6 Products and Tips to Curate Your Ideal WFH Space

By Caroline Perrott | October 7, 2020 | Lifestyle

Once our sanctuary away from the office is now just that—the office. ATL psychologist Rebecca Johnson Osei shares her tips for a seamless transition.

pexelspolinazimmerman3747432.jpgWorking from home can have physical and mental effects, so make sure to take a break.

There are mixed opinions on working from home: Some absolutely adore it, while others need the structure and separation of a corporate office. Now as the world has halted due to the current state of affairs, we have lost the chance to choose either/or. Our kitchen tables, makeup vanities and living rooms have become our workplaces.

For the majority of us, gone are the days of break time by the watercooler and doughnuts from Sally in HR, and in are the days of adjusting, adapting and prevailing in the face of adversity. The key to WFH success is environment and boundaries. “There are so many extra stressors associated with working from home,” says Dr. Rebecca Johnson Osei of Concierge Psychology(conciergepsychology.com). “There’s a pressure for people to be always ‘on,’ always available for both their work and their family 24/7, and that can be really difficult and exhausting. This is why the need to have boundaries, to compartmentalize when we are ‘home’ versus when we are at ‘work,’ is so important.” She continues, “On top of that, we have concerns about the health of ourselves and of loved ones, and increased financial and employment concerns related to COVID-19 that we did not have before.” To create physical boundaries, Osei suggests finding a room away from the normal foot traffic of the home and working at a desk with everything you need for the day within arm’s reach. “Even if your home office is simply a corner of the kitchen table, make sure that the area you’ve selected is understood as and set up as your office,” she says.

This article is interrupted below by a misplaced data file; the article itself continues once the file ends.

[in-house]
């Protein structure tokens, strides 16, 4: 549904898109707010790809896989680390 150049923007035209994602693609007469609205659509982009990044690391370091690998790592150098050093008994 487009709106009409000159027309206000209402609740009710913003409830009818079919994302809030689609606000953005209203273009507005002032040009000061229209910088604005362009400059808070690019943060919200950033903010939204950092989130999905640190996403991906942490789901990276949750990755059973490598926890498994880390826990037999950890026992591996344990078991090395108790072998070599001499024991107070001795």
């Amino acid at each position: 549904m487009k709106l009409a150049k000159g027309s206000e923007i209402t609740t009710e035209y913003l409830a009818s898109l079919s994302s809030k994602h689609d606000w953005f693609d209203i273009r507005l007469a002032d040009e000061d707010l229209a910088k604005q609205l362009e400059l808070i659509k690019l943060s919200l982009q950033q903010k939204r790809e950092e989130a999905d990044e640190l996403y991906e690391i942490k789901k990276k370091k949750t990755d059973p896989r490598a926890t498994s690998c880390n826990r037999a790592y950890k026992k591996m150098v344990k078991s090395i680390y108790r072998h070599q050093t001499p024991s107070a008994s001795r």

Mental boundaries are a little more difficult to define, and Osei suggests first learning to say no. “Aside from your computer, your phone, maybe a printer and a comfortable place to sit, the ability to say no when you need to—in order to maintain a healthy work-life balance—is so essential,” she says. “It is easy to talk about work-life balance when they are physically separate places! When they occur in the same location, it is much harder, and even more important, to make sure that they don’t bleed into, and thus decrease the quality, of each other.” Because your environment plays a big role in your success while working from home, aim to create a space where you wouldn’t mind staying for a while.

Adding a candle or a pillow, choosing a lumbar-supporting desk chair or adding a table lamp can do wonders. Things to avoid while creating your environment are working from bed and in front of a TV. “If you wouldn’t have the TV on in your office at work, don’t have it on while you’re working from home. If you wouldn’t check social media at your desk at work, don’t check it at your desk at home. If you wouldn’t search the web during an in-person meeting, don’t search it during your video calls,” says Osei. Speaking of videoconferencing, she urges that turning on your camera will help you commit to a routine. “It is tempting to stay in our pajamas and not do our hair, etc., when working from home. When this is our every day it can begin to wear on us emotionally and impact things like productivity because we are not mentally and emotionally in the zone the way we would normally be,” she says. “Believe it or not, your morning ritual of getting physically ready for work also prepares you mentally for your day. When we skip this step, it can be harder to get into the flow of things.”

Finally, Osei says one of the most important things is to remember to take time for yourself, your brain and your emotions. “This can be a long bath, meditation, time to be creative. ... Whatever it is, it should be protected. This also means taking time to process your feelings and your stresses.” Osei suggests involving a third party like an app or therapist to hold you accountable for self-care time. The American workforce has been able to adjust, and as we continue to work from home, these tips can help us not just survive, but flourish.


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Photography by: From top: Polina Zimmerman/Pexel; all other photos courtesy of brands